Thresholds for Employer Source Deduction Remittances

Currently, the frequency of employer remittances of employee source deductions is based on an employer’s total average monthly withholdings in preceding calendar years. Budget 2014 proposes to reduce the remittance frequency for some employers in order to reduce the compliance burden. The threshold level of average monthly withholdings at which employers will be required to remit source deductions up to twice per month (depending on their pay period) will increase from $15,000 to $25,000 and the threshold level at which employers will be required to remit four times a month will increase from $50,000 to $100,000. This measure will apply in respect of amounts to be withheld after 2014.

Canada Revenue Agency (CRA) Consultation with Small Businesses

Budget 2014 also states that the Canada Revenue Agency (CRA) has committed to national consultations every two years with small businesses on improving services and reducing red tape. The next consultations will be in the fall of 2014.

International Tax Measures

Regulated Foreign Financial Institutions and FAPI

The foreign accrual property income (FAPI) rules in the ITA are aimed at preventing the inappropriate deferral of Canadian taxation on certain income earned in a controlled foreign affiliate.

Income from an “investment business” – being a business the principal purpose of which is to earn income from property – is included in FAPI. Most businesses carried on by a financial institution would be captured by this definition. Exceptions from the investment business definition are meant to exclude income from certain genuine active business activities.

One such exception is for income from a business carried on by a foreign affiliate of a Canadian taxpayer as a regulated foreign financial institution. Under current law, the availability of this exception does not depend upon the status of the Canadian taxpayer as a regulated financial institution.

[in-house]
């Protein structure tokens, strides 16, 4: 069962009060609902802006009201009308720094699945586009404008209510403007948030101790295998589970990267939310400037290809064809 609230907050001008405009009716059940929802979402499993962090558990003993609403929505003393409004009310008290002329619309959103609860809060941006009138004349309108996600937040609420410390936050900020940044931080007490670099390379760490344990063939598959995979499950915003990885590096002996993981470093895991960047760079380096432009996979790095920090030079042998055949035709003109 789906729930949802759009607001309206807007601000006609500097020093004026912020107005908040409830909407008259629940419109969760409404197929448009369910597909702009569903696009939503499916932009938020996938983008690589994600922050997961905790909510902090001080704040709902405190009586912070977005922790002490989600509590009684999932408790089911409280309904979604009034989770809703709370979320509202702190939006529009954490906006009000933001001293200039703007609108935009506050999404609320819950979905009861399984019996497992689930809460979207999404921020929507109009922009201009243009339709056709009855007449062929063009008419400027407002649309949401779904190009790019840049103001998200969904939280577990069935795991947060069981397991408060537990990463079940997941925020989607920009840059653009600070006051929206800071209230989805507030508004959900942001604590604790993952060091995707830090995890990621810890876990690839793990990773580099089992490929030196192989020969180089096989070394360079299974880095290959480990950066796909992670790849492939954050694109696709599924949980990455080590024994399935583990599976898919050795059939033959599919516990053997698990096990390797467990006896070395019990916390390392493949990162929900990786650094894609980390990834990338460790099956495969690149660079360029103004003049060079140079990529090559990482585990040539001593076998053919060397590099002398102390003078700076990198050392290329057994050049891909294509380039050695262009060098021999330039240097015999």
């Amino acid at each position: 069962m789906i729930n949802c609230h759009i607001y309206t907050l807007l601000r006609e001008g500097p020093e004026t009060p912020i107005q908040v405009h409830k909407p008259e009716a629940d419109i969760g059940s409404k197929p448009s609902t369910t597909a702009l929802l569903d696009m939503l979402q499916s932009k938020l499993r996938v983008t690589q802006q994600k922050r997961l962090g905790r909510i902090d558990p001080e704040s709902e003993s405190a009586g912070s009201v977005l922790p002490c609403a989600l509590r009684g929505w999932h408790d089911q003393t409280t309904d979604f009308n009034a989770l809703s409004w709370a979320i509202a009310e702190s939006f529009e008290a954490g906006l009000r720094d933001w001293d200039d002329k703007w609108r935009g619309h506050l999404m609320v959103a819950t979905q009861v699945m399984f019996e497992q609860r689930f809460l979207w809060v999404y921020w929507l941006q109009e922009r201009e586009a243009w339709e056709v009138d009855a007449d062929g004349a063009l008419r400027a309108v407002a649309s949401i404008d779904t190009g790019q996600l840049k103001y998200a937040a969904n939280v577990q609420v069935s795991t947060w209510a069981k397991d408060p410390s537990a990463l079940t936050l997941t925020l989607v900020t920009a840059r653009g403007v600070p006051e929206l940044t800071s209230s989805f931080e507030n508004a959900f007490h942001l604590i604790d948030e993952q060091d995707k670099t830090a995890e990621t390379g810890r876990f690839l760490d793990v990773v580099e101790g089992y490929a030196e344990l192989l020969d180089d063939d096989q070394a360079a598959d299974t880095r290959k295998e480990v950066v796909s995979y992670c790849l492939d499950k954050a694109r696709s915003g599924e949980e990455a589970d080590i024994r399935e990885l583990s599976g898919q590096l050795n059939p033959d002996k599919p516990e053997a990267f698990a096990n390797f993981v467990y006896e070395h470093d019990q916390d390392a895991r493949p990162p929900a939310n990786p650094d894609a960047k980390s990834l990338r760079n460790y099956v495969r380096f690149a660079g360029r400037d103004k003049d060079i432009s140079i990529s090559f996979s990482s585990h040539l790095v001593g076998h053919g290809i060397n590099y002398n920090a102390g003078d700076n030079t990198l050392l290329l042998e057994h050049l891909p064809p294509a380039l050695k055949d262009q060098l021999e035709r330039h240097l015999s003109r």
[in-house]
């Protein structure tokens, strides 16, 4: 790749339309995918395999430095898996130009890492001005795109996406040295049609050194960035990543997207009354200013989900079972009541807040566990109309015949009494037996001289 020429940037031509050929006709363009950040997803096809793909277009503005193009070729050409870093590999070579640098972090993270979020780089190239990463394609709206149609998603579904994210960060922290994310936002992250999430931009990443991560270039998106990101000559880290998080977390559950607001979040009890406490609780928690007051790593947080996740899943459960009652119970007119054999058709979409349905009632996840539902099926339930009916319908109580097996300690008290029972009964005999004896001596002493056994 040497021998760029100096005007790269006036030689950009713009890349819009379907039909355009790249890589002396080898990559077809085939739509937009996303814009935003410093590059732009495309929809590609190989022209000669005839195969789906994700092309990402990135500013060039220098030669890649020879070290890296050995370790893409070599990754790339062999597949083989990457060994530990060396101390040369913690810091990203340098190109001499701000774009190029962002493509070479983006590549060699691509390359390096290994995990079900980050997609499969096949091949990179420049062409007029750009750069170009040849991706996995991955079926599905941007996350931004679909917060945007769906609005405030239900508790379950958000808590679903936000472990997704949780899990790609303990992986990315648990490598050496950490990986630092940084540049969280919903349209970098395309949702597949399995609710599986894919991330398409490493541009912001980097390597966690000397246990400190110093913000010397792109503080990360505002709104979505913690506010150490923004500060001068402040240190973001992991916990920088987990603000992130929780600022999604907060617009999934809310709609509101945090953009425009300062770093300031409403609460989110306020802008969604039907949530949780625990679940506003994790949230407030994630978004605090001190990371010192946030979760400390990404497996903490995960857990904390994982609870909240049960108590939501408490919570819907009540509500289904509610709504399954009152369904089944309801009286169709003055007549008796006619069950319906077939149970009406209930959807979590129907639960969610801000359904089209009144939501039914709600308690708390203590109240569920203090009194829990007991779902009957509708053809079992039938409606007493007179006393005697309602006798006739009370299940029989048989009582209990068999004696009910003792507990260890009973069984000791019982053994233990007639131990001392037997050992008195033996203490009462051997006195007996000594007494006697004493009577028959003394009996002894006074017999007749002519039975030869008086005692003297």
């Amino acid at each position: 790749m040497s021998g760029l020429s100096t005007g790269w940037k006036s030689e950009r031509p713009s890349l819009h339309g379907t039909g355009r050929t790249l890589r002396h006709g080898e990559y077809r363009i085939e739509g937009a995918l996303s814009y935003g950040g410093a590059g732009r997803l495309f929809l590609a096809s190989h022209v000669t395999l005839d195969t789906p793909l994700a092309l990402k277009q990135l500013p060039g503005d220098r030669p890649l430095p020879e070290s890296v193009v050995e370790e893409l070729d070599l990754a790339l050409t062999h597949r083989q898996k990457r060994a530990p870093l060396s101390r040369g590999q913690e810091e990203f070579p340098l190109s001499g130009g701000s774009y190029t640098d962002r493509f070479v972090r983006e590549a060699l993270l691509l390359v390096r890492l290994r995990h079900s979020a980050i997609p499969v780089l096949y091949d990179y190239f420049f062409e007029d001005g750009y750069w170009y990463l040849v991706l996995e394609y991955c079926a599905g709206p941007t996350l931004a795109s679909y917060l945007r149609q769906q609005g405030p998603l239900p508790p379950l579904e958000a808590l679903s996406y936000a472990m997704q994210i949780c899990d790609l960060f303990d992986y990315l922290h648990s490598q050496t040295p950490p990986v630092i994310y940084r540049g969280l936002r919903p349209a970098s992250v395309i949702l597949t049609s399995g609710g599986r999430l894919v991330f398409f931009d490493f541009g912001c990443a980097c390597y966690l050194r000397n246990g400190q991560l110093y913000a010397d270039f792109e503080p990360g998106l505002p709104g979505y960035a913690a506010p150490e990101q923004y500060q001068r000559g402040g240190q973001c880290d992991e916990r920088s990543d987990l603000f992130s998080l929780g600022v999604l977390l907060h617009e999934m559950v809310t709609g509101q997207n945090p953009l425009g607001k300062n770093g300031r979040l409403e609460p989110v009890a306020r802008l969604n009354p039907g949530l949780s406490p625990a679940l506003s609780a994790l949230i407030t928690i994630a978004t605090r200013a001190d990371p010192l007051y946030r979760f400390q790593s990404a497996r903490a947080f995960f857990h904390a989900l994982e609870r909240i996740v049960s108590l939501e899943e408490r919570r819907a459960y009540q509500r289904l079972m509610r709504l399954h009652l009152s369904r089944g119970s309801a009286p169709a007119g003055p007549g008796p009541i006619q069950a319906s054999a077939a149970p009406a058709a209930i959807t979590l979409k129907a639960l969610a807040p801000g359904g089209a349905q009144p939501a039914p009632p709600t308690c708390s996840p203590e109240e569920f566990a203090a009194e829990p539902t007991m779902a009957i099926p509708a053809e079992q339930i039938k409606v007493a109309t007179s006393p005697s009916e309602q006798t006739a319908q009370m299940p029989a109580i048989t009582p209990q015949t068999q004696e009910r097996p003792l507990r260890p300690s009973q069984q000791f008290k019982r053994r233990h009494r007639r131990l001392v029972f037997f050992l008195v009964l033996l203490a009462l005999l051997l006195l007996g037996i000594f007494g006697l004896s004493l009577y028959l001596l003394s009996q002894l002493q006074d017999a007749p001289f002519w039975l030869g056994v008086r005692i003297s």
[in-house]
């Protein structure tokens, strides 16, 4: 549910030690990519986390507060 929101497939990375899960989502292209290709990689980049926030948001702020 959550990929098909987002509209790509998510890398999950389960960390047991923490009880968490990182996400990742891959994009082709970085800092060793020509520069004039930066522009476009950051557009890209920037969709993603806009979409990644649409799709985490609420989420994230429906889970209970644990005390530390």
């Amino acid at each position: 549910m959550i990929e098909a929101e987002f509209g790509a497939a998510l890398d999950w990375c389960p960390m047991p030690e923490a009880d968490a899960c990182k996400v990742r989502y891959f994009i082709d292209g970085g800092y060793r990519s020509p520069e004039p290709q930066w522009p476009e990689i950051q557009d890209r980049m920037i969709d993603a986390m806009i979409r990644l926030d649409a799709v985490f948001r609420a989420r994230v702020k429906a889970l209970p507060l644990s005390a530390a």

In Budget 2014, the government expresses its concern that Canadian taxpayers that are not financial institutions are inappropriately taking advantage of the regulated foreign financial institution exception in order to earn active business income from “proprietary” trading activities. Consequently, Budget 2014 proposes to limit the availability of the regulated foreign financial institution exception to situations where the Canadian taxpayer is a regulated financial institution (or part of a wholly-owned regulated financial institution group).

Generally speaking, the exception will only apply where the taxpayer is a Schedule I bank, a trust company, a credit union, an insurance corporation or a trader or dealer in securities or commodities resident in Canada, whose activities are regulated by the Office of the Superintendent of Financial Institutions (OSFI) or a similar provincial regulatory authority. A wholly-owned subsidiary of such a taxpayer would also qualify, as would a parent that wholly-owns such a taxpayer and that is subject to the supervision of the same regulatory authority. Certain minimum capitalization requirements are also provided. These requirements are satisfied where either:

  • the taxpayer is a bank, trust company or insurance corporation that has or is deemed (under relevant federal legislation) to have $2 billion more of equity, or
  • more than 50% of the taxable capital employed in Canada (as determined under Part I.3 of the ITA) of the taxpayer or a related Canadian-resident corporation is attributable to a business carried on in Canada whose activities are subject to the supervision of the regulatory authority.

Budget 2014 notes that in addition to satisfying the foregoing conditions relating to regulation of the Canadian taxpayer and to its financial capital, in order for income of a foreign affiliate of the taxpayer from proprietary activities to be considered income from an active business, the affiliate must carry on a regulated foreign financial services business, as required under existing law, and the proprietary activities must be part of that business.

Budget 2014 notes that the government intends to monitor this area to determine whether further action is required to prevent unintended tax consequences.

These measures will be effective for taxation years starting after 2014. The government is accepting comments concerning the scope of the proposals until April 12, 2014.

Captive Insurance

Generally, the income of a controlled foreign affiliate of a Canadian taxpayer from the insurance or reinsurance of Canadian risks is included in the FAPI of the affiliate and, hence, in the Canadian taxpayer’s income for Canadian tax purposes.  This “base erosion” rule is intended to prevent the transfer of income from the insurance or reinsurance of Canadian risks to a foreign affiliate (which is not taxable in Canada).  However, to permit a foreign affiliate to carry on a foreign insurance business, the base erosion rule is subject to an exception that applies if more than 90% of the affiliate’s gross premium revenue (net of reinsurance ceded) is derived from the insurance or reinsurance of non-Canadian, arm's length risks.